Hike #12 - Casa Rinconada (0.5 miles, 1 hr) - It's a New Age event at the giant kiva waiting for the sunrise. ... m=00000622
    Certainly an "interesting" cross-section of life standing along the edges of the giant kiva waiting for sun to rise. Striking up some conversations I find out that just about everyone is a teacher or archeologist. There's even a large group of teachers that arrived in a "Follow The Sun" Tour Bus. Seems they are all part of an NSF funded "teacher enrichment" program headed by some archeologists. Talk to some of teachers in this program and their plans to interweave some Chaco Canyon elements into their high school programs. The Head Ranger from Chaco (neglected to write his name down, but he's been there for many years) gives a lecture to the crowd about the alignment. He certainly creates an element of doubt in the crowd when he mentions that although the niches are restored in their original positions, the light entrance window is pure speculation as it is 100% reconstruction from the 1920's (and nobody had the original architectural drawings!). Much to our relief we aren't sucked into any New Age Vortex and we are able to make our way back to the trail head and climb into the F-150 back to CAMP CHACO.

    Mike looks after breakfast - oatmeal with maple syrup, home made muffins, grilled ham, and our ritual eye-opener. We break camp packing up our gear into our respective vehicles - today is getaway day. Over to the visitor center and book store for another encounter with Ranger Unhelpful. Seems that all 3 of us settle on the same book; "The Architecture of Chaco Canyon" by Stephen H. Lekson. We decide on a Tourist Speed Loop of Chaco Canyon so Rob can get some "Cag Shots".

    Hike #13 - Una Vida (0.25 miles, 10 min)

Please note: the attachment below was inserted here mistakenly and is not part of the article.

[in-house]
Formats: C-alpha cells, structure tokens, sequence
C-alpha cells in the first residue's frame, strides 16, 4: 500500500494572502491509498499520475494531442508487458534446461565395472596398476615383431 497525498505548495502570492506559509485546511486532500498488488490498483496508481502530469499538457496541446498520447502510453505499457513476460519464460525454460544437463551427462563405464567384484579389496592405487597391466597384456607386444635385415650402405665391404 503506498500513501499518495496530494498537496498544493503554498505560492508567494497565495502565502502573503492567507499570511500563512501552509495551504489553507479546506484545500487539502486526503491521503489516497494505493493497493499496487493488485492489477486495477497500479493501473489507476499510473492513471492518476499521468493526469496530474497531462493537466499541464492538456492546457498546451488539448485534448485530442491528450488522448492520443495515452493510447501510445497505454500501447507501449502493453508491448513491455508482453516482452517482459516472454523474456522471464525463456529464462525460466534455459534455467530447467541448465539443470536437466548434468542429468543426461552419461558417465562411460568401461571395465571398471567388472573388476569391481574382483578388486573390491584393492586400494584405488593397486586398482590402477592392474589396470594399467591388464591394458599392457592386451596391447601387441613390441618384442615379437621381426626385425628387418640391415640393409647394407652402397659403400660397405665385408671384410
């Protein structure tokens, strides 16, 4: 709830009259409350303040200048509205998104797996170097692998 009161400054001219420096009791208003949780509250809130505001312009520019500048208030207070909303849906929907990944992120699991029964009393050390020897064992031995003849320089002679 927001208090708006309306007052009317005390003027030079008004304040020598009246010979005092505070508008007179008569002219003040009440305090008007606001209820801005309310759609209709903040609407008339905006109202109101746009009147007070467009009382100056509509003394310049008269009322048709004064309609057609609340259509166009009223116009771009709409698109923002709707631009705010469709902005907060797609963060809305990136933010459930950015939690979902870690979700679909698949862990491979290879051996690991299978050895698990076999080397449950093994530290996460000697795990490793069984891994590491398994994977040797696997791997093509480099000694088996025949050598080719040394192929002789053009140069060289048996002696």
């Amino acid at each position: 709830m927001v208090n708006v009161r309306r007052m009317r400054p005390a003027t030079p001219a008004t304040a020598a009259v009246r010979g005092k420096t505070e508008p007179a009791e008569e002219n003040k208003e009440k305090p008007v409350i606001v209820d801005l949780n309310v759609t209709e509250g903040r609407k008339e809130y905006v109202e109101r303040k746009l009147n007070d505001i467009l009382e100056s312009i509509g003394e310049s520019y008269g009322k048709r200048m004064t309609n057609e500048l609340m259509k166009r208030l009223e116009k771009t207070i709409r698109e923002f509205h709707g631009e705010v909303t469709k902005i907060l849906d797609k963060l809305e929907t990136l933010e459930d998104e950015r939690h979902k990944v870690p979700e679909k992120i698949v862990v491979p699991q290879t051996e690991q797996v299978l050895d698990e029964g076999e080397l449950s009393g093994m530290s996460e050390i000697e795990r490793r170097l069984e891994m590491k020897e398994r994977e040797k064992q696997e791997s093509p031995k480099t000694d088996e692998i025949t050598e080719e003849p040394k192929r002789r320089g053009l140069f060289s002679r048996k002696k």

Hike #14 - Hungo Pavi (0.25 miles, 10 min)

    Hike #15 - Chetro Ketl (0.10 miles, 5 min)

    Hike #16 - Pueblo Bonito (0.10 miles, 5 min)

    Hike #17 - Kin Kletso (0.10 miles, 5 min)

    Hike #18 - Pueblo del Arroyo (0.10 miles, 5 min)

    We wave good bye to Rob as Mike and I head towards the South Road and NM57 towards Phoenix. I've got a 6am flight to catch on Tuesday to MSP... :wrt:

    Day 4 total mileage = 1.40 miles

    Four Day Total Mileage = 27.99 miles

    Permit $$

    Chaco Canyon HP National Park
    $8 per vehicle good for 7 days Entrance Fee

    Map Drive
    High Clearance possible when dry

    To hike
    Directions to the Trail: From Visitor Center at Chaco Culture National Historic Park;
    1.Head south and west on Route 57. At about mile 3, Route 57 will bend sharply to the south. Continue west on the unnamed double-track another 9 miles to Kin Klizhin.
    2.Near mile 12, the double-track will enter Kin Klizhin Wash. As you rise out of the wash, take the south fork in the double-track towards Kin Klizhin ruins. There are some Navajo ruins near this intersection.
    page created by Randal_Schulhauser on Jul 04 2010 1:30 am
    help comment issue